Christian Living Prayer Your Will be Done

Your Will be Done

We have been going through the Lord’s prayer taught in Matthew, chapter 6. The prayer Jesus taught his disciples to pray is a gold mine. Martyn Lloyd-Jones, a famous preacher from Britain and one of my greatest heroes of the faith, says, “Any man who attempts to preach on the Lord’s Prayer must surely find himself in great difficulties. There is a sense in which it is almost presumption to preach on it at all. One should simply repeat these phrases and meditate upon them and consider them from the heart.” The petitions are filled with a wealth of theology that we often lack in our prayer life. Today, we will be looking at the third petition, “Your will be done on earth as it is in heaven.” How can you know the will of God? What should I do as a career? What college should attend? What am I to do with my life in retirement? Should we have another child? Should we adopt a child? What house should we buy? Does, “God’s will be done,” mean what color shirt I should wear today?


The Bible teaches that God is sovereign over all things (Ps 115:3; 1 Chr 29:11-12; Prov 16:9, 19:21; Job 42:2). So why do we pray, “Your will be done?” Some people believe that God’s hands are tied until someone permits him to carry out his will to be done. This belief would place God at the hands of man, and God would not be sovereign. Like the previous two petitions, we are not giving God permission but requesting God to do something. Prayer is a means of grace God has given us. The Westminster Shorter Catechism (WSC) (98) says,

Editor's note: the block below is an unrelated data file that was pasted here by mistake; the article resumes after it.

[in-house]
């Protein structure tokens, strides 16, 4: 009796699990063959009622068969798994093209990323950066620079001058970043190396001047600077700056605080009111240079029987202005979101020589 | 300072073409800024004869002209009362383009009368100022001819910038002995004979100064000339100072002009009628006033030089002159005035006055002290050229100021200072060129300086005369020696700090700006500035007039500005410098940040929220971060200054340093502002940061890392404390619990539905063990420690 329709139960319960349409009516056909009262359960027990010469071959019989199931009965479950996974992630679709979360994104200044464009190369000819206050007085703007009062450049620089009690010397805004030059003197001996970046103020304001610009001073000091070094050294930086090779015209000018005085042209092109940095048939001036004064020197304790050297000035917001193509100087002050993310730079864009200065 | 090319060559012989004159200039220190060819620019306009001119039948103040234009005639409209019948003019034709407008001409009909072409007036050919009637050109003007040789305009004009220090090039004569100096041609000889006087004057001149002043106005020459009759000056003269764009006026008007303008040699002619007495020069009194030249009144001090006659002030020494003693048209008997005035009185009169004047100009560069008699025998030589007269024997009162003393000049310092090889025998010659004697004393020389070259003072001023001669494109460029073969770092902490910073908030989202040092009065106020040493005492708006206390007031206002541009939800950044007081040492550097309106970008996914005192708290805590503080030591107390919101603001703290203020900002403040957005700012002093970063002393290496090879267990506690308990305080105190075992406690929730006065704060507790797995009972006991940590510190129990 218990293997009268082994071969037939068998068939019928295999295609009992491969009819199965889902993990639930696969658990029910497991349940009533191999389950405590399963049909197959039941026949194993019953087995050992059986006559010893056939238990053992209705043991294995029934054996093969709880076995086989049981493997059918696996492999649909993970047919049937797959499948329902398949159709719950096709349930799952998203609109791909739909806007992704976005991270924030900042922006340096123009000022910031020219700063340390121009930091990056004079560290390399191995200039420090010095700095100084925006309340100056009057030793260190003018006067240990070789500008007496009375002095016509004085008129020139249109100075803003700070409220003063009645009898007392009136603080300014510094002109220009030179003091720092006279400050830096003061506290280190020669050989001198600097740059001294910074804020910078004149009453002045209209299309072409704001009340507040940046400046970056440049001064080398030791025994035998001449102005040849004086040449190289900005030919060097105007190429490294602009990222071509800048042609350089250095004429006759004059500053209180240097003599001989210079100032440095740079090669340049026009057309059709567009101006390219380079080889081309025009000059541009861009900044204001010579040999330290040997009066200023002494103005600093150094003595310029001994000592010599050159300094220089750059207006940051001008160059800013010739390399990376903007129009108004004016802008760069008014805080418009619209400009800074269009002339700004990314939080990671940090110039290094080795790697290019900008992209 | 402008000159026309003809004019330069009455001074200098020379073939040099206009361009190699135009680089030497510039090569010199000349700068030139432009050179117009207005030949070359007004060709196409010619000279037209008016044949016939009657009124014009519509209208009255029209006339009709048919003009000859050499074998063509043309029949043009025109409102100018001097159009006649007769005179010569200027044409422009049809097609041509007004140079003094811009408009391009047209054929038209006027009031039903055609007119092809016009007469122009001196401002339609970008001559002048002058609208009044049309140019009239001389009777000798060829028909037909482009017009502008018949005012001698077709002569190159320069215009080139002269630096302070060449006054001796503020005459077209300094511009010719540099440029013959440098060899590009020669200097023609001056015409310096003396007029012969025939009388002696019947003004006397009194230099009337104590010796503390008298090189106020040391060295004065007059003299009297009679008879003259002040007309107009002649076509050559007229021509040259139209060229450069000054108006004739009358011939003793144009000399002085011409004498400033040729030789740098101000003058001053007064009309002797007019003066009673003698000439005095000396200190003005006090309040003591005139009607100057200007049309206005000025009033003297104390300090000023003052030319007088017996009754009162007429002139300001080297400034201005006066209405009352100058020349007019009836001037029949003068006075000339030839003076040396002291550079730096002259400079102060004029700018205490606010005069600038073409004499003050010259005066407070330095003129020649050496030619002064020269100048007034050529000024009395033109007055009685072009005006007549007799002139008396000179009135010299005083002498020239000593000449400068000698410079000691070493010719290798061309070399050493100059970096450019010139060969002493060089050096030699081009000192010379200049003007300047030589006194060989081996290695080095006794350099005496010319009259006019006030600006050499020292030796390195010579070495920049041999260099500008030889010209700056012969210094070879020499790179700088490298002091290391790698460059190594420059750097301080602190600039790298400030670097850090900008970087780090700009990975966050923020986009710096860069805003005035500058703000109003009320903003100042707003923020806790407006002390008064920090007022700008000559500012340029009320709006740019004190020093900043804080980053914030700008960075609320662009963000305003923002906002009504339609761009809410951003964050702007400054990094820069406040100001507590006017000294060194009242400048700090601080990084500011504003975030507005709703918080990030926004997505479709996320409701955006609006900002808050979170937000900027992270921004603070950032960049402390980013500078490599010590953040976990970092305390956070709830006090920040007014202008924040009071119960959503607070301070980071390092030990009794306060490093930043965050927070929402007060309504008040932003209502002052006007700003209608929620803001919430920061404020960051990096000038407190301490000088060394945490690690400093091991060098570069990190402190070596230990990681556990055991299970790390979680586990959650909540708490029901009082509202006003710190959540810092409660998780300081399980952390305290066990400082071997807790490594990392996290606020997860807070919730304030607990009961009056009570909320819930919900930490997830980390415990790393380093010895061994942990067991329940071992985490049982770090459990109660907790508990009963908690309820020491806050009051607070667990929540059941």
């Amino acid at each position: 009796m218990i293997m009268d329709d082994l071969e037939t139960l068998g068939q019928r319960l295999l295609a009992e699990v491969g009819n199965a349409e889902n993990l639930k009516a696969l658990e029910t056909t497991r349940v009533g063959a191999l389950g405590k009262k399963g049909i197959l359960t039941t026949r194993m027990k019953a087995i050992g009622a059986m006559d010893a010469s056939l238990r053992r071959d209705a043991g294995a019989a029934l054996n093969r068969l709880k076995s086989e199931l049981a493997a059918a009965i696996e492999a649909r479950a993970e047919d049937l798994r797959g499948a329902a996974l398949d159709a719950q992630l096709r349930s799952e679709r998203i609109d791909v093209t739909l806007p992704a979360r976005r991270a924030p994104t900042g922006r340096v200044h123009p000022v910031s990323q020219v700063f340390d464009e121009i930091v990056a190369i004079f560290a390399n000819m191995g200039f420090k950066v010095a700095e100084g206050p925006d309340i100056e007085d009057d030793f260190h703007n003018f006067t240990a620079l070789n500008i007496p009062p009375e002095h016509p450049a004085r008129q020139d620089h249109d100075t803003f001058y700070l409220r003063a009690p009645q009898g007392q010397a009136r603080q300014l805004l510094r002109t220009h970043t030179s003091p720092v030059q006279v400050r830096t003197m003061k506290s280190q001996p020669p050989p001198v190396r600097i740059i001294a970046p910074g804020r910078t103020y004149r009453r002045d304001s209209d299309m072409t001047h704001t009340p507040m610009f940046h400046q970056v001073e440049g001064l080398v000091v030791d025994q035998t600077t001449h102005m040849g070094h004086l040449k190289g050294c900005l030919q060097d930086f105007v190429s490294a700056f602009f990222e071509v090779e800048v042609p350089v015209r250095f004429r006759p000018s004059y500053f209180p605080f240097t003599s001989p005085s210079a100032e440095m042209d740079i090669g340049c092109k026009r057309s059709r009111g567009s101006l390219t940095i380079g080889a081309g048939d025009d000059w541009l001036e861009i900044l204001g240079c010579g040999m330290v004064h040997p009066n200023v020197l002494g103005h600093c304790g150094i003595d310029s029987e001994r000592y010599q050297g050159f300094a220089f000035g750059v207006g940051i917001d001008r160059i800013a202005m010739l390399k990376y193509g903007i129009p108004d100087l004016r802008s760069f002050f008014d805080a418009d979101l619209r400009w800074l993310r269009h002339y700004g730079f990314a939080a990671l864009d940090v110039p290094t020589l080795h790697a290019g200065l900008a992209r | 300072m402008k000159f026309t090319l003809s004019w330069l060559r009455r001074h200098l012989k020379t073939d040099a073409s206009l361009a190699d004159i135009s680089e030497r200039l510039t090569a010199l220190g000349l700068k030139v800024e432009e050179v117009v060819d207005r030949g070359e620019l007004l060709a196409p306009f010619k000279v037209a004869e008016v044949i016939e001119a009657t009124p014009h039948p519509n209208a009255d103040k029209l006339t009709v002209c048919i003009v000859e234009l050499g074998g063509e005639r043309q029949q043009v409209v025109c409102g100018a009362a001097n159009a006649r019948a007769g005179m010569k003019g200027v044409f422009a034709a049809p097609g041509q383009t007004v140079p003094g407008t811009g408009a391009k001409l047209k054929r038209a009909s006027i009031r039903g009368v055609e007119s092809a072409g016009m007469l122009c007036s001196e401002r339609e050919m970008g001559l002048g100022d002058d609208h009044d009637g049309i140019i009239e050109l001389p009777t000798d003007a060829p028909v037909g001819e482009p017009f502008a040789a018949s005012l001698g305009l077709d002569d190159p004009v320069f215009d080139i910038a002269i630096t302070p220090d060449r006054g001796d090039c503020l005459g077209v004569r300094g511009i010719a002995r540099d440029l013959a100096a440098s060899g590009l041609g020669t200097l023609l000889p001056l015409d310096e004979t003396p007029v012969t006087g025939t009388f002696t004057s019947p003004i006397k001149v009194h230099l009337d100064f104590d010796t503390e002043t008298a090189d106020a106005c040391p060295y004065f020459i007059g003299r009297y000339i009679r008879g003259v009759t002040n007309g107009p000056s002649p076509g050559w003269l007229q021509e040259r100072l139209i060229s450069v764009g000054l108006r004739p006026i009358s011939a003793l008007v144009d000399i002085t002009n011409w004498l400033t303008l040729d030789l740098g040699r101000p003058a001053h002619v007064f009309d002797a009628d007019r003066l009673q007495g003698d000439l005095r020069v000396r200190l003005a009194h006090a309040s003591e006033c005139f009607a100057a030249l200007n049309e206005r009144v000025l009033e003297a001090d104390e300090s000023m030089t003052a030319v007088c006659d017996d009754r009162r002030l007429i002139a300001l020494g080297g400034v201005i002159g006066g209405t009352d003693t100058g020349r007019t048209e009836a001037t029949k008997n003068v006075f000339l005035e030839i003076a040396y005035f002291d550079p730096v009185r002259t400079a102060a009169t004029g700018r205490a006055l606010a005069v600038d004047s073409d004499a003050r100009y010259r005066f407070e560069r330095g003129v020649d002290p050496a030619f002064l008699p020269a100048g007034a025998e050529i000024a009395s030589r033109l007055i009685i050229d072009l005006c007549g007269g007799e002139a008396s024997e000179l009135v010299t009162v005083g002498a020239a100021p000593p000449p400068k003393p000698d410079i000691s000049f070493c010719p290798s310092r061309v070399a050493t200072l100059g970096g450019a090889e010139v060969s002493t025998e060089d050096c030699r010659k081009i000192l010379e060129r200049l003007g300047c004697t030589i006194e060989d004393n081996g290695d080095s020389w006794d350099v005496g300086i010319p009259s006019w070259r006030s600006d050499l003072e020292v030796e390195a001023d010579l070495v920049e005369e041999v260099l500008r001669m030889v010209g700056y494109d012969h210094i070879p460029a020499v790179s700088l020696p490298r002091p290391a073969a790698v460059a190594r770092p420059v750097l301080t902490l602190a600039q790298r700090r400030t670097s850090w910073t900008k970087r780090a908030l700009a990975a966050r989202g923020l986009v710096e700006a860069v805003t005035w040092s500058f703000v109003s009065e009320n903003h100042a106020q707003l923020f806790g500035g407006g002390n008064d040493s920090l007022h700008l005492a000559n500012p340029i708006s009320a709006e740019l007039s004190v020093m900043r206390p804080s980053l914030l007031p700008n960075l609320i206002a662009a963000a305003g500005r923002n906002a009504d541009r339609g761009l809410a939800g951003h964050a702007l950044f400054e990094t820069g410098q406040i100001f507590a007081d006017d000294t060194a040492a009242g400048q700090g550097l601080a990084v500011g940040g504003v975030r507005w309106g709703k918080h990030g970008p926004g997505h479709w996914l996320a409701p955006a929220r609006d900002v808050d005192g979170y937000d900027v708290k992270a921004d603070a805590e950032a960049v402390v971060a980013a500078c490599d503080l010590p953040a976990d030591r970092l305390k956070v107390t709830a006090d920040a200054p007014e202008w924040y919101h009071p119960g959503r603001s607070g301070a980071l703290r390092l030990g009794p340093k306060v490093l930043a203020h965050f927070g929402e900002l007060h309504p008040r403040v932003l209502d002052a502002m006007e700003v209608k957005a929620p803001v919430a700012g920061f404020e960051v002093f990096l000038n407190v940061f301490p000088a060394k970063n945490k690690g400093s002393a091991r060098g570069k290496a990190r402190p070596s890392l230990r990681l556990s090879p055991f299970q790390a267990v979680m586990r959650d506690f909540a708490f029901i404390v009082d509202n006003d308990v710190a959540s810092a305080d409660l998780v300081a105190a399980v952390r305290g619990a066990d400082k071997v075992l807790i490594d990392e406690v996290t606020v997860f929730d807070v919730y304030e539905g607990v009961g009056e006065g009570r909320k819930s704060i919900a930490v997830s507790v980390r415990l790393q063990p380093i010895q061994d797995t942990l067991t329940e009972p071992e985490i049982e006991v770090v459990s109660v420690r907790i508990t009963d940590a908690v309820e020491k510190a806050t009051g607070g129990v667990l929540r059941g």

“Prayer is offering up of our desires unto God, (Ps. 62:8) for things agreeable to his will, (1 John 5:14) in the name of Christ, (John 16:23) with confession of our sins, (Ps. 32:5–6, Dan. 9:4) and thankful acknowledgment of his mercies. (Phil. 4:6) ”

If God is Sovereign, why do we pray Your will be done?

Prayer does not change God’s mind because God is unchangeable (Acts 4:28;

Jam 1:17; Ps 102:27; Mal 3:6; Heb 13:8; 1 Sam 15:29). Prayer is effective; God has foreordained what so ever shall come to pass. God, in his ordinary providence, makes use of means, one of these ordinary means is prayer. God has ordained the answer to prayer and the prayer itself. The Bible shows that prayer is effective; a few examples can be found in Exodus 32 and 2 Kings 20-21. God’s plans are not changed in these passages, but God’s plan was how he ordained it to come to pass, through prayer and answering prayer. Charles Spurgeon said, “Prayer is the slender nerve which moves the muscle of omnipotence.”

Prayer is powerful and effective, not because of the person praying the prayer but the God whom we pray and through Jesus whose name we pray in. When we pray you will be done, we are not praying to change the mind of God or his will. Our prayer asks God to change us for his glory.

Hidden or Revealed

When we read the word ‘will’ in the Bible, two main concepts are used in this one word. Similarly, in English, we call these homonyms; for example, if I use the word current, I could be referring to something that is up to date or a flow of water. When we read the will of God, we need to ask the question of what does this mean in its context.